About Beth

Beth, along with her husband, Mike, is co-owner of two Italian Deli/Markets in St. Louis - Viviano’s Festa Italiano. When not creating yummy new menu items for the deli, she’s the pediatric research lab supervisor at Washington University School of Medicine. Read more out about Viviano’s Festa Italiano.

About Irene

Irene loves to think, read and dream about food. She enjoys cooking & eating in general. Although she demures about her talents, Irene has a finely-tuned palate that her friends envy. She bakes on occasion. The rest of the time she's creating memories with her family and friends. . . or she's learning a new needlecraft technique.

About Deborah

Deborah is a wife, mother, grandmother, traveler, bootlegger, and a very poor speller! As Victor Hazan so eloquently puts it, Deborah has chosen Umbria to be the home of her soul. When she can’t be there in body, she spends her free time cooking & reading about Italy. She blogs mostly about food and about trips – past and future – here: Old Shoes New Trip.

About Doug

Doug lives in Eastern Ontario in a farmhouse built in 1903. He is a retired teacher with four adult children, a wife, a son-in-law, two Irish step-grandchildren and one grandson who he is lucky to hang with a lot. He has way too many books. Doug also blogs at To Slow Time Down.

About Cindy

Cindy lives in Eagle River, Alaska where her freezer is always full of salmon, halibut & shrimp. Cindy participates in several regular cooking challenges. You can read more about her cooking and life in the last frontier on her blog, Baked Alaska.

About Sandi

Sandi is a true Southerner, but a traveler & Italian cook at heart. She lives in Alabama and knows more about fried green tomatoes than fricassees. Her family owned the WhistleStop Café for many years. Sandi also blogs at Whistlestop Cafe Cooking.

About Jan

Jan, a serious home cook, has owned “Essentials” since 1992. She is passionate about all things Italian, especially the cuisine & the language. Jan blogs about her travels (next trip Italy May/June of 2010) at: Keep your Feet in the Street.

About Jerry

Jerry is a food obsessed Canadian. He learned to love Italian food as a child while eating the meals prepared by his Napolitano uncle. He learned to cook Italian foods by watching his uncle cook these feasts for the family. This love of Italian food has been honed through serious personal experimentation in eating and cooking. Willing to try most anything once, Jerry isn't so sure about tripe! Jerry also blogs at Jerry's Thoughts, Musings, and Rants!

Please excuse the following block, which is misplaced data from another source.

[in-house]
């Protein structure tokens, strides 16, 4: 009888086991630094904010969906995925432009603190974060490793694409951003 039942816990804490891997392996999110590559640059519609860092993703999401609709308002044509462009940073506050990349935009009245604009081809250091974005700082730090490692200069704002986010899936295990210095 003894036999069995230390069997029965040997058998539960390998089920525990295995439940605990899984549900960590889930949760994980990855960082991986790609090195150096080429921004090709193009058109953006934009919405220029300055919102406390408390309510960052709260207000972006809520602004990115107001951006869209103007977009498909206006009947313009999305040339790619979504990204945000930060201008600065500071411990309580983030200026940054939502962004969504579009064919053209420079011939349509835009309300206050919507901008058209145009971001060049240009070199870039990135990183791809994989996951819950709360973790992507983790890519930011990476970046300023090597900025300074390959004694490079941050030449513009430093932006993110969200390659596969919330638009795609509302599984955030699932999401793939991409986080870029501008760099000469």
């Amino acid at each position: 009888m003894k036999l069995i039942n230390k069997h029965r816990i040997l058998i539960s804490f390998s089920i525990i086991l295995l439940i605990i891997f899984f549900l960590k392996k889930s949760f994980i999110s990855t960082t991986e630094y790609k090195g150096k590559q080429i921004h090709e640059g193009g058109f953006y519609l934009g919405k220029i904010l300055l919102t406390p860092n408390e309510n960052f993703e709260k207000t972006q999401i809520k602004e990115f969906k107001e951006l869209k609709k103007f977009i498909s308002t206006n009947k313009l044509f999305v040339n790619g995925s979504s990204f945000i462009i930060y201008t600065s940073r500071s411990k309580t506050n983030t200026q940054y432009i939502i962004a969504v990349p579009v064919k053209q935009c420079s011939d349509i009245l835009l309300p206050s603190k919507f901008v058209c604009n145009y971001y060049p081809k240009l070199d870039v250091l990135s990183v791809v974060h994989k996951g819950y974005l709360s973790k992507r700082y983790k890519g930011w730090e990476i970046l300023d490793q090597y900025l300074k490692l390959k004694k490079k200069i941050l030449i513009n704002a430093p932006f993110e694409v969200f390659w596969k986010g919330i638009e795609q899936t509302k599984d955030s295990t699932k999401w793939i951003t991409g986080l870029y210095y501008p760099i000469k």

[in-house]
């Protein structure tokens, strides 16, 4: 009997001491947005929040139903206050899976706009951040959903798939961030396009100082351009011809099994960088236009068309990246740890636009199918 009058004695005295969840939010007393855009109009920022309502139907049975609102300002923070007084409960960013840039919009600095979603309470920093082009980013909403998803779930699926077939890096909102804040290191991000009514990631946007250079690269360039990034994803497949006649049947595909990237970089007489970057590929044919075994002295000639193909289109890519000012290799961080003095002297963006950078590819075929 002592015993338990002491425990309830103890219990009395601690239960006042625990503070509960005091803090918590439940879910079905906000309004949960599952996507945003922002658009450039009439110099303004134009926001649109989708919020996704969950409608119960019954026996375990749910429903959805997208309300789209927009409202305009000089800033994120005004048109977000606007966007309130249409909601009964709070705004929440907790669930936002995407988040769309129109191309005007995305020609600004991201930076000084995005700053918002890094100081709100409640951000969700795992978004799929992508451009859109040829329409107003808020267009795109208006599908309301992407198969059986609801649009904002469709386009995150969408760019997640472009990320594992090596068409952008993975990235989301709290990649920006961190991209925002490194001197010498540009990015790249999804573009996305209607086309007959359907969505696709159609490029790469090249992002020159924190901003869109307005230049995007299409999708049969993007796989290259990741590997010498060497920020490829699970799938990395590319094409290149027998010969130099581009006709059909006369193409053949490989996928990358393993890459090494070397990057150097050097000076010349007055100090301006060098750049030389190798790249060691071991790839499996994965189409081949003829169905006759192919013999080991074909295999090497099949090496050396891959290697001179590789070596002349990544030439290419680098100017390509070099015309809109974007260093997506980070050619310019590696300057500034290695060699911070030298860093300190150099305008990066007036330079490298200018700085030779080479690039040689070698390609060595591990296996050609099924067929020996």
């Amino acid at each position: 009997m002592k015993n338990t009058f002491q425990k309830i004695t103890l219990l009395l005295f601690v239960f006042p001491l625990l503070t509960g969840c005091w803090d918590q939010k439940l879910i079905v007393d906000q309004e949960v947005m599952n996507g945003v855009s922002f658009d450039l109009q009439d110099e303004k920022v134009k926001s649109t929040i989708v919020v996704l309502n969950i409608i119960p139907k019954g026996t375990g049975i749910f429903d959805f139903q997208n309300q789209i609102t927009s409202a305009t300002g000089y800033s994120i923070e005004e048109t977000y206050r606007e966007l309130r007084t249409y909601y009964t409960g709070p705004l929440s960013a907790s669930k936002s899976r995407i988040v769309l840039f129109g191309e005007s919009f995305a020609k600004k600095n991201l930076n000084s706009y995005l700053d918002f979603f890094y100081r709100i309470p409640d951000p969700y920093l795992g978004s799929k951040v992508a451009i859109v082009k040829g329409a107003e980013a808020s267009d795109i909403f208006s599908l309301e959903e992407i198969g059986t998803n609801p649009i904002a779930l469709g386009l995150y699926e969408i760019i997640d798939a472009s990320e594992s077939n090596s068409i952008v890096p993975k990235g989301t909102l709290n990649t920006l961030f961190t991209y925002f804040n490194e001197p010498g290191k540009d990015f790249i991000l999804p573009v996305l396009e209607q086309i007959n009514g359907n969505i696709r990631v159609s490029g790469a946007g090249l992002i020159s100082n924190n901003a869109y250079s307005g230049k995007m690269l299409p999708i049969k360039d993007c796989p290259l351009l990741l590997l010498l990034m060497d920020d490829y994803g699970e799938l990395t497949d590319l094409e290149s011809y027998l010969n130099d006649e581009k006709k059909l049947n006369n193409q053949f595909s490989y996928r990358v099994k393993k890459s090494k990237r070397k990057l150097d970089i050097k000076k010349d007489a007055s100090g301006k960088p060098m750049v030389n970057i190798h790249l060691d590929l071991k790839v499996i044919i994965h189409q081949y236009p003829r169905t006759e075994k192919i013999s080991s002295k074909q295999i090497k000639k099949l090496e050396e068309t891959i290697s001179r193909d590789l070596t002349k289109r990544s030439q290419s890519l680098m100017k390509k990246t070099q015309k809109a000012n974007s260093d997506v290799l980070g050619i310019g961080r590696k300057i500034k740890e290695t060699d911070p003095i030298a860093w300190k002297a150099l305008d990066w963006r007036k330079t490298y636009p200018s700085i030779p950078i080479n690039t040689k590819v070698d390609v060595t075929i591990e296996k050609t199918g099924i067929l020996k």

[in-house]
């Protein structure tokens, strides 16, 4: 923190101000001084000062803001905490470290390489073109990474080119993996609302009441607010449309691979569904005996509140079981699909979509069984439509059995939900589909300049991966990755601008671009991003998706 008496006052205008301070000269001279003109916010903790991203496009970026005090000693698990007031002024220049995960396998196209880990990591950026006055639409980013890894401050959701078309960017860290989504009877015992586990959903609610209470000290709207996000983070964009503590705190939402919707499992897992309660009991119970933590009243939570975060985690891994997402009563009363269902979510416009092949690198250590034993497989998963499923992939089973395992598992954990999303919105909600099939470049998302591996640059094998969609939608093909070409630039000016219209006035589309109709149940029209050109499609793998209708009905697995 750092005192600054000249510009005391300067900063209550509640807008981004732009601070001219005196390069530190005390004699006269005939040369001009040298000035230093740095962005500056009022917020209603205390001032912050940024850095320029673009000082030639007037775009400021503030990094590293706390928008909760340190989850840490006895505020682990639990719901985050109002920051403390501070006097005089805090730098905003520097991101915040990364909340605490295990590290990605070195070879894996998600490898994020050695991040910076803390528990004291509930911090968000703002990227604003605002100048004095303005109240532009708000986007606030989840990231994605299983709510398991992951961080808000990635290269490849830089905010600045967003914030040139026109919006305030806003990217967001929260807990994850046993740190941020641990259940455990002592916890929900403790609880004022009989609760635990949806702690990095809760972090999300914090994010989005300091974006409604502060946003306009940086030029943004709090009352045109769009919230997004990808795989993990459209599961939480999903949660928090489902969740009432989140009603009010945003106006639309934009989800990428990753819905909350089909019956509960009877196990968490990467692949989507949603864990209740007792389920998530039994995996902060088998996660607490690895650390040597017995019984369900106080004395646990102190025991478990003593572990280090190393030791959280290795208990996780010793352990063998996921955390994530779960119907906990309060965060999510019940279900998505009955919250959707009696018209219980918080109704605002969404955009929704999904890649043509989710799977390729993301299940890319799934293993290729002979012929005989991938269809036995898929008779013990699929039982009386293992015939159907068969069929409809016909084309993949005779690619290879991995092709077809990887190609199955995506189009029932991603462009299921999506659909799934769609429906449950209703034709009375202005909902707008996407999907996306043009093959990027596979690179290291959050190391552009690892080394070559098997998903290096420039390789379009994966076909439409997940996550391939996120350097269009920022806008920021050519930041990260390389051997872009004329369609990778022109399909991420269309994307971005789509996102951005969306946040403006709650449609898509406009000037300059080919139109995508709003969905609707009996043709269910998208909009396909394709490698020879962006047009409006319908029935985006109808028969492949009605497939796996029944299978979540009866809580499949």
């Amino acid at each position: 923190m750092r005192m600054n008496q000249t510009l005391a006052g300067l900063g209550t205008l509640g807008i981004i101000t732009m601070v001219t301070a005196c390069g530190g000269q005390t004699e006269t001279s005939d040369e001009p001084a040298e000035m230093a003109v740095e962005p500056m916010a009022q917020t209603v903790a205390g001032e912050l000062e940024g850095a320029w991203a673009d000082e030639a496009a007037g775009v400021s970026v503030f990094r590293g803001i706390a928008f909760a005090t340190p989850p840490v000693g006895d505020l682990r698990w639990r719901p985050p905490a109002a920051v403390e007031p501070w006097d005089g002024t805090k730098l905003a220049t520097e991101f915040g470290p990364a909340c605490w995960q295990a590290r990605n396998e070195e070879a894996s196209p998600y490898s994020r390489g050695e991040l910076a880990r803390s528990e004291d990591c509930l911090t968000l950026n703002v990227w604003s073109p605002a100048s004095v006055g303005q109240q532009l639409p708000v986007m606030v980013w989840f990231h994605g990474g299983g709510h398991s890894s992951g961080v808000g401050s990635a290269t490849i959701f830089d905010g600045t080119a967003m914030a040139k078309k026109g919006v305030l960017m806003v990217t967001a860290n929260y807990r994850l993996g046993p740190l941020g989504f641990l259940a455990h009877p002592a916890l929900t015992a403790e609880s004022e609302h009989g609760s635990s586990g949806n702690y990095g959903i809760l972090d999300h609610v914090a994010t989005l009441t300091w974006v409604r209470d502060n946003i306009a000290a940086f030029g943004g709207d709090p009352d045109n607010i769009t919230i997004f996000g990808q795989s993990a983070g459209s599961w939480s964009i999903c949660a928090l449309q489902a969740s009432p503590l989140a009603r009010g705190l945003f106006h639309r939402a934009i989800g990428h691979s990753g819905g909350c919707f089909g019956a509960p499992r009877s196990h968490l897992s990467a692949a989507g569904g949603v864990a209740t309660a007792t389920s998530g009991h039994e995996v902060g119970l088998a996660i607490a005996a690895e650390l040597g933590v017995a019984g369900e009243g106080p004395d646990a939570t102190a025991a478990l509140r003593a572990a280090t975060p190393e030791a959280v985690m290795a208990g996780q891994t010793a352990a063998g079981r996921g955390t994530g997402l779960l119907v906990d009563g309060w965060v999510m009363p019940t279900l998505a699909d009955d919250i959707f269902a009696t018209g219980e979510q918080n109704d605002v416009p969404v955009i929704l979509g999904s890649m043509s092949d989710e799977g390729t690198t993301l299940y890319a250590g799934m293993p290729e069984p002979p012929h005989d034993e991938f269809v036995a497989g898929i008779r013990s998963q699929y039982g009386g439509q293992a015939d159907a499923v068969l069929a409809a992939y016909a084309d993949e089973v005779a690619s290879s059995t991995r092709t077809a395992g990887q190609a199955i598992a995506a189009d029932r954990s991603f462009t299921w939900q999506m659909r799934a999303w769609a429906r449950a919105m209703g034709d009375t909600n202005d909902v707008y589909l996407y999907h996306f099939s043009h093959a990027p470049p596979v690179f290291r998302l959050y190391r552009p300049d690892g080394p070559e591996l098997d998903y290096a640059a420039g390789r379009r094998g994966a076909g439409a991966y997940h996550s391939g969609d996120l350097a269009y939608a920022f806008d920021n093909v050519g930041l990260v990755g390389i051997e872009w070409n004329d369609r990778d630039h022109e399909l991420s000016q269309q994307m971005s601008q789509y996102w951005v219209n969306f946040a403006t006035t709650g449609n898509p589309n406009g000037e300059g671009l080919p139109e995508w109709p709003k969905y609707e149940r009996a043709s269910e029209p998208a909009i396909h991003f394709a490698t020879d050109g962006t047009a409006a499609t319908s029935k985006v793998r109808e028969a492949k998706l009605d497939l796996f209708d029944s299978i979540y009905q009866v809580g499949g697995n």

About Palma

Palma is a Marriage & Family Therapist in Palm Desert, CA. She’s an Italian-American with a passion for cooking, entertaining, & travel to Italy. She’s always planning her next culinary adventure to Italia on her blog, Palmabella's Passions

About Kim

Kim is our permanent sub and the image above gives you a good idea of the look on her face when she realized she was drafted. Kim loves to eat, drink, travel and cook - probably in that order. When she's not here, you can find her organizing and leading food, wine and beer tours in Europe as co-owner and operator of GrapeHops or blogging at What I Really Think.

« Oven-Browned Tomatoes | Main | Fried Zucchini in Vinegar and Garlic »

Fried Zucchini with Flour and Water Batter

The extra bonus for being the first of the Pomodori to work with, and report on, a new ingredient, is the opportunity to discuss the most important aspect of Essentials of Classic Italian Cooking - the professorial lecture that will likely introduce that ingredient.

Remember, when we began this challenge, we approached the project as "virtual" students. Although Marcella may no longer be physically teaching classes, we can continue to learn from her. Before you read our next eight days of posts about zucchini, open you copy of Essentials and read Marcella's treatise on this most classic Italian vegetable.

Quoting: "It is no exaggeration to say that when you explore all the ways of cooking zucchini, you reach for and bring within your grasp most of the processes that make up Italian cooking."

Now, back to the first of the zucchini, the basic - la pastella. Thin lengthwise slices dipped in a simple, light flour batter and fried in very hot oil. There is really no need for me to discuss the process. The pictures will suffice.





Comments (4)

Marcella Hazan:

I am so comforted by your skillful execution of my recipes, Deborah. I am a great believer in this batter that, when done carefully, can produce fried food on a par with the best tempura. Whether it was just Victor and me or a tableful of friends, I have never succeeded in making so many of these zucchini that there was a singe piece left over. Thank you, my dear.

Deborah responds: Marcella, what I didn't mention in my post -- this was our entire dinner that night. Dan started sneaking slices as they came out of the pan. In self defense, I found I needed to munch on my share or lose them. We ate them all as we stood around the stove.


I learned to fry veggies with sparkling water with a couple ice cubes to make it very cold. I also use 00 flour for lightness. Wonder if the results are the same? Yummy is what counts.

Looks delicious!!!


I had a gardener over yesterday. He is going to help me grow my own vegetables. They say that the zucchini becomes prolific in this part of the world. Luckily Marcella appears to have been very fond of zucchini, going by the number of her recipes.

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